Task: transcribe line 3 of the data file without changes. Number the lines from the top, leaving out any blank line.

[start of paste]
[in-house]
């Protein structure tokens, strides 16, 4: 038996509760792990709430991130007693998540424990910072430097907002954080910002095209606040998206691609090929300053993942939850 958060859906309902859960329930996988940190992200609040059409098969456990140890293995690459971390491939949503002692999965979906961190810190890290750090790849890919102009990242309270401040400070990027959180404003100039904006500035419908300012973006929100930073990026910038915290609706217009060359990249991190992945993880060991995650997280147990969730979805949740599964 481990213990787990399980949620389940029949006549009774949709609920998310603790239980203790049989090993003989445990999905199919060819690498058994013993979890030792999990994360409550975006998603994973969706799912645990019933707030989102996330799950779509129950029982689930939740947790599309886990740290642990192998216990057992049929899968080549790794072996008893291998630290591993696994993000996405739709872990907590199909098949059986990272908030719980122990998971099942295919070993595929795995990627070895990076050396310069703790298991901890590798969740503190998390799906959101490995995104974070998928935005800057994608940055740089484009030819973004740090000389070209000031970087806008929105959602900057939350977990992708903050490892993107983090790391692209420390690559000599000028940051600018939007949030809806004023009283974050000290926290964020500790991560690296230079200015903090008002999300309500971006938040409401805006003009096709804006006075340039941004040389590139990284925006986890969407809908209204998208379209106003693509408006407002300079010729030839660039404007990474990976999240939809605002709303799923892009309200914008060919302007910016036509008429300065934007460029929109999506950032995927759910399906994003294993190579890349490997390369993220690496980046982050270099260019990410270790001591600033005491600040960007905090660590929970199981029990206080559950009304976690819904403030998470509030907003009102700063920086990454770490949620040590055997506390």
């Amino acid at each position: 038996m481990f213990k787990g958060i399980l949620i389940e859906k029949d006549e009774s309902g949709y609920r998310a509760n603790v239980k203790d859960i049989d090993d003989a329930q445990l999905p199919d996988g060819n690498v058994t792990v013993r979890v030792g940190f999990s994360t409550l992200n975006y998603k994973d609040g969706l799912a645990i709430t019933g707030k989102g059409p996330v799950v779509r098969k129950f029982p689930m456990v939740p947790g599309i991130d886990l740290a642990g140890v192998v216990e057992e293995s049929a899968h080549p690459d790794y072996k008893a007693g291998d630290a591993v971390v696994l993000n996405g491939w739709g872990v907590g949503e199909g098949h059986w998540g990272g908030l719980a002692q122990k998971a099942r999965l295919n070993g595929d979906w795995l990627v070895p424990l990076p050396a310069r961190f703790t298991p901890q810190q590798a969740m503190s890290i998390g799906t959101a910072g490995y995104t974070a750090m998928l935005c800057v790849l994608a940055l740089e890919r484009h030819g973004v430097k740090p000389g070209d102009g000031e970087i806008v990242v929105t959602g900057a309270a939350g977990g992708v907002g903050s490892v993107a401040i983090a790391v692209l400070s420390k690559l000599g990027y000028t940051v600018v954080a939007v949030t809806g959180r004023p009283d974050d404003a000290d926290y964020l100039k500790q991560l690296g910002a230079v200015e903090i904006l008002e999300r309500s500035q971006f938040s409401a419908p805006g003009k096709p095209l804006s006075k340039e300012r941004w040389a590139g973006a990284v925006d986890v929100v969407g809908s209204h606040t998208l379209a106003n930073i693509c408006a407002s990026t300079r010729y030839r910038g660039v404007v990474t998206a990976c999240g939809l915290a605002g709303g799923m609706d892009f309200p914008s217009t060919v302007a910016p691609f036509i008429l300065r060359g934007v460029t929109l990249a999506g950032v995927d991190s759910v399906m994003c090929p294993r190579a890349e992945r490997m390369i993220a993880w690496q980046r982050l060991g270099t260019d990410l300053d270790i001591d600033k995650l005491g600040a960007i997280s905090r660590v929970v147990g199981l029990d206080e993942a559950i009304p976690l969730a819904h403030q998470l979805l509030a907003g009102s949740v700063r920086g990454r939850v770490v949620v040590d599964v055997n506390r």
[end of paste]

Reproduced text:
């Amino acid at each position: 038996m481990f213990k787990g958060i399980l949620i389940e859906k029949d006549e009774s309902g949709y609920r998310a509760n603790v239980k203790d859960i049989d090993d003989a329930q445990l999905p199919d996988g060819n690498v058994t792990v013993r979890v030792g940190f999990s994360t409550l992200n975006y998603k994973d609040g969706l799912a645990i709430t019933g707030k989102g059409p996330v799950v779509r098969k129950f029982p689930m456990v939740p947790g599309i991130d886990l740290a642990g140890v192998v216990e057992e293995s049929a899968h080549p690459d790794y072996k008893a007693g291998d630290a591993v971390v696994l993000n996405g491939w739709g872990v907590g949503e199909g098949h059986w998540g990272g908030l719980a002692q122990k998971a099942r999965l295919n070993g595929d979906w795995l990627v070895p424990l990076p050396a310069r961190f703790t298991p901890q810190q590798a969740m503190s890290i998390g799906t959101a910072g490995y995104t974070a750090m998928l935005c800057v790849l994608a940055l740089e890919r484009h030819g973004v430097k740090p000389g070209d102009g000031e970087i806008v990242v929105t959602g900057a309270a939350g977990g992708v907002g903050s490892v993107a401040i983090a790391v692209l400070s420390k690559l000599g990027y000028t940051v600018v954080a939007v949030t809806g959180r004023p009283d974050d404003a000290d926290y964020l100039k500790q991560l690296g910002a230079v200015e903090i904006l008002e999300r309500s500035q971006f938040s409401a419908p805006g003009k096709p095209l804006s006075k340039e300012r941004w040389a590139g973006a990284v925006d986890v929100v969407g809908s209204h606040t998208l379209a106003n930073i693509c408006a407002s990026t300079r010729y030839r910038g660039v404007v990474t998206a990976c999240g939809l915290a605002g709303g799923m609706d892009f309200p914008s217009t060919v302007a910016p691609f036509i008429l300065r060359g934007v460029t929109l990249a999506g950032v995927d991190s759910v399906m994003c090929p294993r190579a890349e992945r490997m390369i993220a993880w690496q980046r982050l060991g270099t260019d990410l300053d270790i001591d600033k995650l005491g600040a960007i997280s905090r660590v929970v147990g199981l029990d206080e993942a559950i009304p976690l969730a819904h403030q998470l979805l509030a907003g009102s949740v700063r920086g990454r939850v770490v949620v040590d599964v055997n506390r």